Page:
Biomedical Sciences ETDs

Author

Brian Reinert

Publication Date

5-1-2010

Abstract

Ski and SnoN are two highly related transcription factors that are transcribed from two separate genes named SKI and SKIL, respectively. They are both co-repressors of the Smad-mediated transforming growth factor beta (TGFβ) signaling pathway. Originally they were classified as oncogenes as they have the ability to transform quail fibroblasts. However, they have also been found to have anti-proliferative properties so they are also considered tumor suppressors. They are involved in normal growth and development and thought to be essential as there is evidence that a homozygous mouse knockout of either SKI or SKIL is embryonic lethal. Both Ski and SnoN have been found to be overexpressed in some cancers. This overexpression has been found to be prognostic in some cases. Another prognostic factor in certain cancers is the cytoplasmic localization of these normally nuclear proteins. Other than with the TGFβ signaling pathway, Ski and SnoN are known to have interactions with retinoic acid receptor signaling and the retinoblastoma protein. In order to obtain a better understanding of Ski and SnoN we have studied several aspects of the proteins. First, we identified the nuclear localization signal (NLS) of Ski and proved that this sequence was both necessary and sufficient for nuclear localization. Next, we looked into the correlation of Ski subcellular location and serine phosphorylation status. Here we found that serine phosphorylated Ski is found predominately in the cytoplasm. Finally, we looked at possible involvement of Ski and SnoN in the pediatric cancer rhabdomyosarcoma (RMS). We found there was expression of both of these proteins in cell lines derived from the cancer and in tumor tissue samples. We also found that Ski protein levels in RMS tumor tissue are negatively correlated with RMS tumor group. The data from the Ski phosphorylation studies suggest that this modification may work with the NLS to regulate the subcellular location of Ski. Misregulation of this process may be responsible for the cytoplasmic localization of Ski that we found in RMS.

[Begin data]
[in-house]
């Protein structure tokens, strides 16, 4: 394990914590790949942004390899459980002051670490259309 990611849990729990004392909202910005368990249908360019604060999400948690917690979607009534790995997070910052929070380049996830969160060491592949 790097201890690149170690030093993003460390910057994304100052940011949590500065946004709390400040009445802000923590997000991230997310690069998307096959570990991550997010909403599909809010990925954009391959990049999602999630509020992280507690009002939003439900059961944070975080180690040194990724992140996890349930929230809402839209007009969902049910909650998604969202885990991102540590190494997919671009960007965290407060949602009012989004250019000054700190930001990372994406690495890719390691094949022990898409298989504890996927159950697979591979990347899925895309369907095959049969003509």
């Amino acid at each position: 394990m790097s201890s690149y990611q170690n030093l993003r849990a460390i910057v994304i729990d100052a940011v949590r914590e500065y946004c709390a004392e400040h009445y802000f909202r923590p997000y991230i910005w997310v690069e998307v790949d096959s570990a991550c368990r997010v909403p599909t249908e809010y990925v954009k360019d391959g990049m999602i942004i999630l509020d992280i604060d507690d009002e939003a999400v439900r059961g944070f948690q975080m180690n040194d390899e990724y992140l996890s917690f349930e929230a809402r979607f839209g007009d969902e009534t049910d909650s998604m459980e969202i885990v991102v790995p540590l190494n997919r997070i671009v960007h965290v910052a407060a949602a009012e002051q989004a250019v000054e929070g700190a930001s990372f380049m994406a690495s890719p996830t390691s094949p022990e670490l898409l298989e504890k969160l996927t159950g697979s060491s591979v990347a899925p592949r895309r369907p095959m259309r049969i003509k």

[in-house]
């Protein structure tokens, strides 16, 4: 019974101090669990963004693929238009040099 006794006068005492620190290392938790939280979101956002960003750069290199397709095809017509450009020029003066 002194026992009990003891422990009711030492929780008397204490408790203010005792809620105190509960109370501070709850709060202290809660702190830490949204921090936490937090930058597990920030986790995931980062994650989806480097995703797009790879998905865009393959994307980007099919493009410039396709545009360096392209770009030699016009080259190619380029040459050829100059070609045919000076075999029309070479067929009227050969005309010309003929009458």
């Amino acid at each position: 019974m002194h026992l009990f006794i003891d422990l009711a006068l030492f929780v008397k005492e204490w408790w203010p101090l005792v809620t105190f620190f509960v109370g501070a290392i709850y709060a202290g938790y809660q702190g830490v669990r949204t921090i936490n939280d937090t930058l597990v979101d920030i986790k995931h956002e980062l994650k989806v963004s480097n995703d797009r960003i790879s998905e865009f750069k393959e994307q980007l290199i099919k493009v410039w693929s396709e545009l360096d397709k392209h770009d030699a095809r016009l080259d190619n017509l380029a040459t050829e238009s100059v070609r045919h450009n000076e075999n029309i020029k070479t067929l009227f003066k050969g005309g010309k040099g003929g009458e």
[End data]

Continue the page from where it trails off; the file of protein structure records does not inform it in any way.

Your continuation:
Keywords

Ski

Document Type

Dissertation

Language

English

Degree Name

Biomedical Sciences

Level of Degree

Doctoral

Department Name

Biomedical Sciences Graduate Program

First Advisor

Bear, David

First Committee Member (Chair)

Larson, Richard

Second Committee Member

Winter, Stuart

Third Committee Member

Hartley, Rebecca

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